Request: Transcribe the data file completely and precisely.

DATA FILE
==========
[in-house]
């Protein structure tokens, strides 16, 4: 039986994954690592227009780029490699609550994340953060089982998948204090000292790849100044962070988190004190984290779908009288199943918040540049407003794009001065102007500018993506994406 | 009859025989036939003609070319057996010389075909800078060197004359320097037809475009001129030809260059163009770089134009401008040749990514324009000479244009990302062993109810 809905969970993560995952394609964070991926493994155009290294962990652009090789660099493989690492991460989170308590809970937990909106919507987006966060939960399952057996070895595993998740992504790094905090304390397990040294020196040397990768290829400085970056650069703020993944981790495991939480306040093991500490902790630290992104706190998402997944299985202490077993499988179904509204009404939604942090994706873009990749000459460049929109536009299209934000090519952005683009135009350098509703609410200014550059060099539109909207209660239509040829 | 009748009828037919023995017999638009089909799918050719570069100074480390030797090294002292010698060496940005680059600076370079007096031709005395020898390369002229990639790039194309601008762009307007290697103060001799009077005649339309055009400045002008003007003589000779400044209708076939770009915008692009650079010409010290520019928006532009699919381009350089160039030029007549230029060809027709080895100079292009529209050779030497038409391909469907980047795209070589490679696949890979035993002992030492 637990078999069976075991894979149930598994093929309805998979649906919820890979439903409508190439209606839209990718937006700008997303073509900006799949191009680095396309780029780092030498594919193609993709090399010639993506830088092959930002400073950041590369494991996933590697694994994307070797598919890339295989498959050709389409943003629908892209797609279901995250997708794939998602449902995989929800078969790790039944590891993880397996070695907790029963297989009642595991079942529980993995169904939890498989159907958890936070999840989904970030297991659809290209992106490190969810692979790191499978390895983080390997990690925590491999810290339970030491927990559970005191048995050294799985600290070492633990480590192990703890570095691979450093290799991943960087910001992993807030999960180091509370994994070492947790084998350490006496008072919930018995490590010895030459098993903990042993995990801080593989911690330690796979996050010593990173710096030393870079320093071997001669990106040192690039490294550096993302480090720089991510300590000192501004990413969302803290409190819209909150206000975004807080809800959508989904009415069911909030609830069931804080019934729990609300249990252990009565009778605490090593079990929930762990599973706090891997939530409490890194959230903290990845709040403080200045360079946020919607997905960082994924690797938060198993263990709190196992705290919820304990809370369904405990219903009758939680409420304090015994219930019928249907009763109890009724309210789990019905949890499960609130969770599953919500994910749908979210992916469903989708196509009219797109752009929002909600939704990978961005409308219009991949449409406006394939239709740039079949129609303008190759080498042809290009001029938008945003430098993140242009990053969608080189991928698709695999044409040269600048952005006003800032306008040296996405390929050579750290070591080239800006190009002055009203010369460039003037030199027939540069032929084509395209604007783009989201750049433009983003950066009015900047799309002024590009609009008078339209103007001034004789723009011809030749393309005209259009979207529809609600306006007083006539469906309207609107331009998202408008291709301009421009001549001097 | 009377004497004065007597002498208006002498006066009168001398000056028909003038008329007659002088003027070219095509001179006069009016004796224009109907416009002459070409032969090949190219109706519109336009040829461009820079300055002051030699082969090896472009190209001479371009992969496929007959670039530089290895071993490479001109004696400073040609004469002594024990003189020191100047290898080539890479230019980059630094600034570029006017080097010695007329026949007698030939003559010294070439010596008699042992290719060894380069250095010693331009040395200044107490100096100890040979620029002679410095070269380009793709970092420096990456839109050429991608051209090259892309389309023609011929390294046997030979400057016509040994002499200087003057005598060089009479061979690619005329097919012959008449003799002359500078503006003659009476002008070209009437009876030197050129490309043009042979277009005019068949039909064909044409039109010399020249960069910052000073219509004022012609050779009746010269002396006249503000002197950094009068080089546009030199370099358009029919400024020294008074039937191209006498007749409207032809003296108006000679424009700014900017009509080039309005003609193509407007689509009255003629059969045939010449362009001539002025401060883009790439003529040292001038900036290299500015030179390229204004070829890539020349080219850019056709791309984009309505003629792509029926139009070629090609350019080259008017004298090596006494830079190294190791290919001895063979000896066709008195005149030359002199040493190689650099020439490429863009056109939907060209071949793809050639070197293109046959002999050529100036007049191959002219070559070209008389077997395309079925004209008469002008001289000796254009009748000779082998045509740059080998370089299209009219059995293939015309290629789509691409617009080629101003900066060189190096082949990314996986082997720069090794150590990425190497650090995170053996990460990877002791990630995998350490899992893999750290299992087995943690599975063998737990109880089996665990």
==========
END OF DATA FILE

[in-house]
């Protein structure tokens, strides 16, 4: 039986994954690592227009780029490699609550994340953060089982998948204090000292790849100044962070988190004190984290779908009288199943918040540049407003794009001065102007500018993506994406 | 009859025989036939003609070319057996010389075909800078060197004359320097037809475009001129030809260059163009770089134009401008040749990514324009000479244009990302062993109810 809905969970993560995952394609964070991926493994155009290294962990652009090789660099493989690492991460989170308590809970937990909106919507987006966060939960399952057996070895595993998740992504790094905090304390397990040294020196040397990768290829400085970056650069703020993944981790495991939480306040093991500490902790630290992104706190998402997944299985202490077993499988179904509204009404939604942090994706873009990749000459460049929109536009299209934000090519952005683009135009350098509703609410200014550059060099539109909207209660239509040829 | 009748009828037919023995017999638009089909799918050719570069100074480390030797090294002292010698060496940005680059600076370079007096031709005395020898390369002229990639790039194309601008762009307007290697103060001799009077005649339309055009400045002008003007003589000779400044209708076939770009915008692009650079010409010290520019928006532009699919381009350089160039030029007549230029060809027709080895100079292009529209050779030497038409391909469907980047795209070589490679696949890979035993002992030492 637990078999069976075991894979149930598994093929309805998979649906919820890979439903409508190439209606839209990718937006700008997303073509900006799949191009680095396309780029780092030498594919193609993709090399010639993506830088092959930002400073950041590369494991996933590697694994994307070797598919890339295989498959050709389409943003629908892209797609279901995250997708794939998602449902995989929800078969790790039944590891993880397996070695907790029963297989009642595991079942529980993995169904939890498989159907958890936070999840989904970030297991659809290209992106490190969810692979790191499978390895983080390997990690925590491999810290339970030491927990559970005191048995050294799985600290070492633990480590192990703890570095691979450093290799991943960087910001992993807030999960180091509370994994070492947790084998350490006496008072919930018995490590010895030459098993903990042993995990801080593989911690330690796979996050010593990173710096030393870079320093071997001669990106040192690039490294550096993302480090720089991510300590000192501004990413969302803290409190819209909150206000975004807080809800959508989904009415069911909030609830069931804080019934729990609300249990252990009565009778605490090593079990929930762990599973706090891997939530409490890194959230903290990845709040403080200045360079946020919607997905960082994924690797938060198993263990709190196992705290919820304990809370369904405990219903009758939680409420304090015994219930019928249907009763109890009724309210789990019905949890499960609130969770599953919500994910749908979210992916469903989708196509009219797109752009929002909600939704990978961005409308219009991949449409406006394939239709740039079949129609303008190759080498042809290009001029938008945003430098993140242009990053969608080189991928698709695999044409040269600048952005006003800032306008040296996405390929050579750290070591080239800006190009002055009203010369460039003037030199027939540069032929084509395209604007783009989201750049433009983003950066009015900047799309002024590009609009008078339209103007001034004789723009011809030749393309005209259009979207529809609600306006007083006539469906309207609107331009998202408008291709301009421009001549001097 | 009377004497004065007597002498208006002498006066009168001398000056028909003038008329007659002088003027070219095509001179006069009016004796224009109907416009002459070409032969090949190219109706519109336009040829461009820079300055002051030699082969090896472009190209001479371009992969496929007959670039530089290895071993490479001109004696400073040609004469002594024990003189020191100047290898080539890479230019980059630094600034570029006017080097010695007329026949007698030939003559010294070439010596008699042992290719060894380069250095010693331009040395200044107490100096100890040979620029002679410095070269380009793709970092420096990456839109050429991608051209090259892309389309023609011929390294046997030979400057016509040994002499200087003057005598060089009479061979690619005329097919012959008449003799002359500078503006003659009476002008070209009437009876030197050129490309043009042979277009005019068949039909064909044409039109010399020249960069910052000073219509004022012609050779009746010269002396006249503000002197950094009068080089546009030199370099358009029919400024020294008074039937191209006498007749409207032809003296108006000679424009700014900017009509080039309005003609193509407007689509009255003629059969045939010449362009001539002025401060883009790439003529040292001038900036290299500015030179390229204004070829890539020349080219850019056709791309984009309505003629792509029926139009070629090609350019080259008017004298090596006494830079190294190791290919001895063979000896066709008195005149030359002199040493190689650099020439490429863009056109939907060209071949793809050639070197293109046959002999050529100036007049191959002219070559070209008389077997395309079925004209008469002008001289000796254009009748000779082998045509740059080998370089299209009219059995293939015309290629789509691409617009080629101003900066060189190096082949990314996986082997720069090794150590990425190497650090995170053996990460990877002791990630995998350490899992893999750290299992087995943690599975063998737990109880089996665990």